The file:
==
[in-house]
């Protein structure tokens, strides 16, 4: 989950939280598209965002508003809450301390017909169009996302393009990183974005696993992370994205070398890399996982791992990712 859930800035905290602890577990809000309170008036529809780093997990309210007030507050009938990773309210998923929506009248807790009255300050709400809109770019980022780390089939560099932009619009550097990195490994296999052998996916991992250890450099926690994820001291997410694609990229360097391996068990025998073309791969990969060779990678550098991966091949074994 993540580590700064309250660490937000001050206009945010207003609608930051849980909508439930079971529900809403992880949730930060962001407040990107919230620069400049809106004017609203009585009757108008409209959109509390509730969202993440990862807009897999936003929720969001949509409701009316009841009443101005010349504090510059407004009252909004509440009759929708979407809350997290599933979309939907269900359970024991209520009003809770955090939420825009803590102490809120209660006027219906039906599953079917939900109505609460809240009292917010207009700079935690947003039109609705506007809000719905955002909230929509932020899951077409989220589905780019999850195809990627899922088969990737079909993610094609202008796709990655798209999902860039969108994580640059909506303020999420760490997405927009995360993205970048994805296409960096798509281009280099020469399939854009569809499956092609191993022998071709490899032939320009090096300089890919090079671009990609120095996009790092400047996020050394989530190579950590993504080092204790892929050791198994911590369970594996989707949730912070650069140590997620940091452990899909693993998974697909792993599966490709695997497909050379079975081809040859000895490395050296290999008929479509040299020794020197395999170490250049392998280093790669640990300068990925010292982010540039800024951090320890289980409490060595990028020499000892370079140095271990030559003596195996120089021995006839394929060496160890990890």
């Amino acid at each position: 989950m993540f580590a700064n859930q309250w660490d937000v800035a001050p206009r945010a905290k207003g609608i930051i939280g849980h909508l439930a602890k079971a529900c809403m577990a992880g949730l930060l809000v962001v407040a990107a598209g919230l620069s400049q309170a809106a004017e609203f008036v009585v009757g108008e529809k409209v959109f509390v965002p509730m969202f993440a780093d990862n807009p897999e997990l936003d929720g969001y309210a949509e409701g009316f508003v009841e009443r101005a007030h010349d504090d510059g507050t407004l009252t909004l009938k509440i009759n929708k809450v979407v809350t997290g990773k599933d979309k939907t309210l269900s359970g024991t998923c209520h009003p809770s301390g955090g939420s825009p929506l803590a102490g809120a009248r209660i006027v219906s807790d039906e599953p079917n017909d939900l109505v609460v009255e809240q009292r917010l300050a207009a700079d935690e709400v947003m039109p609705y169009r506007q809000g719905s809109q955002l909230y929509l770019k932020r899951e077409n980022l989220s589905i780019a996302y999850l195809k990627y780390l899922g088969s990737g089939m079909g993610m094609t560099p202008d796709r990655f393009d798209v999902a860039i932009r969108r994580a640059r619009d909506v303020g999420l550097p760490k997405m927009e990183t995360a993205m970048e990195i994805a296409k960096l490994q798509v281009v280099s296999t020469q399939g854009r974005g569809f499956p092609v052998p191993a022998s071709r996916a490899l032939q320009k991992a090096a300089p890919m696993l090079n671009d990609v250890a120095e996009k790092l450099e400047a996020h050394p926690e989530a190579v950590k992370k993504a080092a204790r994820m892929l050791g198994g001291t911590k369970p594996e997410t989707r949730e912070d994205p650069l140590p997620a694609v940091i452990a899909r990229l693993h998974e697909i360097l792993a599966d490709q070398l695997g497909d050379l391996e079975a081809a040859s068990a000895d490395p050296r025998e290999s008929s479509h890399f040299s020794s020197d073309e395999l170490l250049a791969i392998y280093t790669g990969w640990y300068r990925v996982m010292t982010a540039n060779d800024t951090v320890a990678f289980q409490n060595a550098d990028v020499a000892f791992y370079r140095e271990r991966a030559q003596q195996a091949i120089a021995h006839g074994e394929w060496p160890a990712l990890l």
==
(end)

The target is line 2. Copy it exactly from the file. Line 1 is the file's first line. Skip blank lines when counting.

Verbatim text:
């Protein structure tokens, strides 16, 4: 989950939280598209965002508003809450301390017909169009996302393009990183974005696993992370994205070398890399996982791992990712 859930800035905290602890577990809000309170008036529809780093997990309210007030507050009938990773309210998923929506009248807790009255300050709400809109770019980022780390089939560099932009619009550097990195490994296999052998996916991992250890450099926690994820001291997410694609990229360097391996068990025998073309791969990969060779990678550098991966091949074994 993540580590700064309250660490937000001050206009945010207003609608930051849980909508439930079971529900809403992880949730930060962001407040990107919230620069400049809106004017609203009585009757108008409209959109509390509730969202993440990862807009897999936003929720969001949509409701009316009841009443101005010349504090510059407004009252909004509440009759929708979407809350997290599933979309939907269900359970024991209520009003809770955090939420825009803590102490809120209660006027219906039906599953079917939900109505609460809240009292917010207009700079935690947003039109609705506007809000719905955002909230929509932020899951077409989220589905780019999850195809990627899922088969990737079909993610094609202008796709990655798209999902860039969108994580640059909506303020999420760490997405927009995360993205970048994805296409960096798509281009280099020469399939854009569809499956092609191993022998071709490899032939320009090096300089890919090079671009990609120095996009790092400047996020050394989530190579950590993504080092204790892929050791198994911590369970594996989707949730912070650069140590997620940091452990899909693993998974697909792993599966490709695997497909050379079975081809040859000895490395050296290999008929479509040299020794020197395999170490250049392998280093790669640990300068990925010292982010540039800024951090320890289980409490060595990028020499000892370079140095271990030559003596195996120089021995006839394929060496160890990890």